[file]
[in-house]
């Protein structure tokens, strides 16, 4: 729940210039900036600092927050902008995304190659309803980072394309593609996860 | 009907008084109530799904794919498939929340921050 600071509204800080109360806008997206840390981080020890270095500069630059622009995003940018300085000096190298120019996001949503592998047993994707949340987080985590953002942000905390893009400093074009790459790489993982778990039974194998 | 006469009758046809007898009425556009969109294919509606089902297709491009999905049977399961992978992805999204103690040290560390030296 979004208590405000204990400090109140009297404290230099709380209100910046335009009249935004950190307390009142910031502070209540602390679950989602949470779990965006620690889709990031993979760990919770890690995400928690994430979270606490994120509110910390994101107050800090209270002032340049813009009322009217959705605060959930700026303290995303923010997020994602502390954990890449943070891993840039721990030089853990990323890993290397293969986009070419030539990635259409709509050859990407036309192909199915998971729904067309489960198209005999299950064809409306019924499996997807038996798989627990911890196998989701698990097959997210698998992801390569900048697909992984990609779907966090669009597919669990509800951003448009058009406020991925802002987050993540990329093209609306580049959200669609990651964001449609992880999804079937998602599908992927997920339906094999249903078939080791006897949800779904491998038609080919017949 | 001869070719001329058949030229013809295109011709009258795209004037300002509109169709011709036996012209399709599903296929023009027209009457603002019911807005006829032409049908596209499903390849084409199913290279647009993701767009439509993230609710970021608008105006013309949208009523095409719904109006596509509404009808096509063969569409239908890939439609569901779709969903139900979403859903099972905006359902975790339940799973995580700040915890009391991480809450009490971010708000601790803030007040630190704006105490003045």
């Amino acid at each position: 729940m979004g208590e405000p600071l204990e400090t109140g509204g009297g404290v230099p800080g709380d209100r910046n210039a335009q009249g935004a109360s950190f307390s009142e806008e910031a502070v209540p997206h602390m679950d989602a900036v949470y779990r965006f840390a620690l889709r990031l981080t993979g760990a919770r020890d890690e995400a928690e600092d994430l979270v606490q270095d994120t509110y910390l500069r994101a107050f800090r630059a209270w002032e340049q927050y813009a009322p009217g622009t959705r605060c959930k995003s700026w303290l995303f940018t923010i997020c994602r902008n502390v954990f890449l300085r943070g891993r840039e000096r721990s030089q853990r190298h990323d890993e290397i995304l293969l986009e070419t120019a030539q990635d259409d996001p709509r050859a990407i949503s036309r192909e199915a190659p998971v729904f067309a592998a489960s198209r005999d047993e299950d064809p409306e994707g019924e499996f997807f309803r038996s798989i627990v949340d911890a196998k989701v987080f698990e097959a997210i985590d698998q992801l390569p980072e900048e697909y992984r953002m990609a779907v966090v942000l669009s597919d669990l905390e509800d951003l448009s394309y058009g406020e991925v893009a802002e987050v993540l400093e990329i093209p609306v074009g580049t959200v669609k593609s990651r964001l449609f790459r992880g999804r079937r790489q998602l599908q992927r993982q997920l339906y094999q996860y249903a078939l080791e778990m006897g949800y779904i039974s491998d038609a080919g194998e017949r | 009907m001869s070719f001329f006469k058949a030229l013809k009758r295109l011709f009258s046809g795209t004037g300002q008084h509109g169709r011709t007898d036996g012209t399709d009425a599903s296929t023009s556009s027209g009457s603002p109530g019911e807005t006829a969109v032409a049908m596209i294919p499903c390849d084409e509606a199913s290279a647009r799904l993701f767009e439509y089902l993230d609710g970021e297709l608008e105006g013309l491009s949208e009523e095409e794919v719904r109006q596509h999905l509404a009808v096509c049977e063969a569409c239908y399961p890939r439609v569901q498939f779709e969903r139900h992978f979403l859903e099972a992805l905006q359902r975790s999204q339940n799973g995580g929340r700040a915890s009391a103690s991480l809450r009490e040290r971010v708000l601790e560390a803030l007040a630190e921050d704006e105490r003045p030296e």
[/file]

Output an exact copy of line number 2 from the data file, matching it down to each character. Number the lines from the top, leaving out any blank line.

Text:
């Protein structure tokens, strides 16, 4: 729940210039900036600092927050902008995304190659309803980072394309593609996860 | 009907008084109530799904794919498939929340921050 600071509204800080109360806008997206840390981080020890270095500069630059622009995003940018300085000096190298120019996001949503592998047993994707949340987080985590953002942000905390893009400093074009790459790489993982778990039974194998 | 006469009758046809007898009425556009969109294919509606089902297709491009999905049977399961992978992805999204103690040290560390030296 979004208590405000204990400090109140009297404290230099709380209100910046335009009249935004950190307390009142910031502070209540602390679950989602949470779990965006620690889709990031993979760990919770890690995400928690994430979270606490994120509110910390994101107050800090209270002032340049813009009322009217959705605060959930700026303290995303923010997020994602502390954990890449943070891993840039721990030089853990990323890993290397293969986009070419030539990635259409709509050859990407036309192909199915998971729904067309489960198209005999299950064809409306019924499996997807038996798989627990911890196998989701698990097959997210698998992801390569900048697909992984990609779907966090669009597919669990509800951003448009058009406020991925802002987050993540990329093209609306580049959200669609990651964001449609992880999804079937998602599908992927997920339906094999249903078939080791006897949800779904491998038609080919017949 | 001869070719001329058949030229013809295109011709009258795209004037300002509109169709011709036996012209399709599903296929023009027209009457603002019911807005006829032409049908596209499903390849084409199913290279647009993701767009439509993230609710970021608008105006013309949208009523095409719904109006596509509404009808096509063969569409239908890939439609569901779709969903139900979403859903099972905006359902975790339940799973995580700040915890009391991480809450009490971010708000601790803030007040630190704006105490003045």